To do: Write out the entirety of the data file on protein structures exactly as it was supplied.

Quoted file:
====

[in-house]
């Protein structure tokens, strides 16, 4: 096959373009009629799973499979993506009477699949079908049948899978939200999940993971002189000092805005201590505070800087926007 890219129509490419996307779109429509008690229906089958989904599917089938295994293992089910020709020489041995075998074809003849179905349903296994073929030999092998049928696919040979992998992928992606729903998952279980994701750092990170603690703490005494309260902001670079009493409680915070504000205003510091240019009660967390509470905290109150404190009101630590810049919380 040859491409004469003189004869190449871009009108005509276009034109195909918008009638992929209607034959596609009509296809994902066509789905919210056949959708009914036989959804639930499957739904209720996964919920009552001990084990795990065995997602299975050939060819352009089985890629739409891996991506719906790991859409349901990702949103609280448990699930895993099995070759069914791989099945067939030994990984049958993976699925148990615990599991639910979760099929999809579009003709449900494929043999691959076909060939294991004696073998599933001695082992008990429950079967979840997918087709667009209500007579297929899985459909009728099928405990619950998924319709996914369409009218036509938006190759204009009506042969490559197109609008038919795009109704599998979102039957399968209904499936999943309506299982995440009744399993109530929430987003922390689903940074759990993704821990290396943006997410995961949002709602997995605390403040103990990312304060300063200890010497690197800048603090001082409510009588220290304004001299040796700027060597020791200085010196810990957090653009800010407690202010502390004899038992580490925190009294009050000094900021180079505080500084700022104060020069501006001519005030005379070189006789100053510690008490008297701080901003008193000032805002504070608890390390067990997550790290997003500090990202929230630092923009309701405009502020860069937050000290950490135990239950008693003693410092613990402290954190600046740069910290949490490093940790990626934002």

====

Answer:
[in-house]
């Protein structure tokens, strides 16, 4: 096959373009009629799973499979993506009477699949079908049948899978939200999940993971002189000092805005201590505070800087926007 890219129509490419996307779109429509008690229906089958989904599917089938295994293992089910020709020489041995075998074809003849179905349903296994073929030999092998049928696919040979992998992928992606729903998952279980994701750092990170603690703490005494309260902001670079009493409680915070504000205003510091240019009660967390509470905290109150404190009101630590810049919380 040859491409004469003189004869190449871009009108005509276009034109195909918008009638992929209607034959596609009509296809994902066509789905919210056949959708009914036989959804639930499957739904209720996964919920009552001990084990795990065995997602299975050939060819352009089985890629739409891996991506719906790991859409349901990702949103609280448990699930895993099995070759069914791989099945067939030994990984049958993976699925148990615990599991639910979760099929999809579009003709449900494929043999691959076909060939294991004696073998599933001695082992008990429950079967979840997918087709667009209500007579297929899985459909009728099928405990619950998924319709996914369409009218036509938006190759204009009506042969490559197109609008038919795009109704599998979102039957399968209904499936999943309506299982995440009744399993109530929430987003922390689903940074759990993704821990290396943006997410995961949002709602997995605390403040103990990312304060300063200890010497690197800048603090001082409510009588220290304004001299040796700027060597020791200085010196810990957090653009800010407690202010502390004899038992580490925190009294009050000094900021180079505080500084700022104060020069501006001519005030005379070189006789100053510690008490008297701080901003008193000032805002504070608890390390067990997550790290997003500090990202929230630092923009309701405009502020860069937050000290950490135990239950008693003693410092613990402290954190600046740069910290949490490093940790990626934002």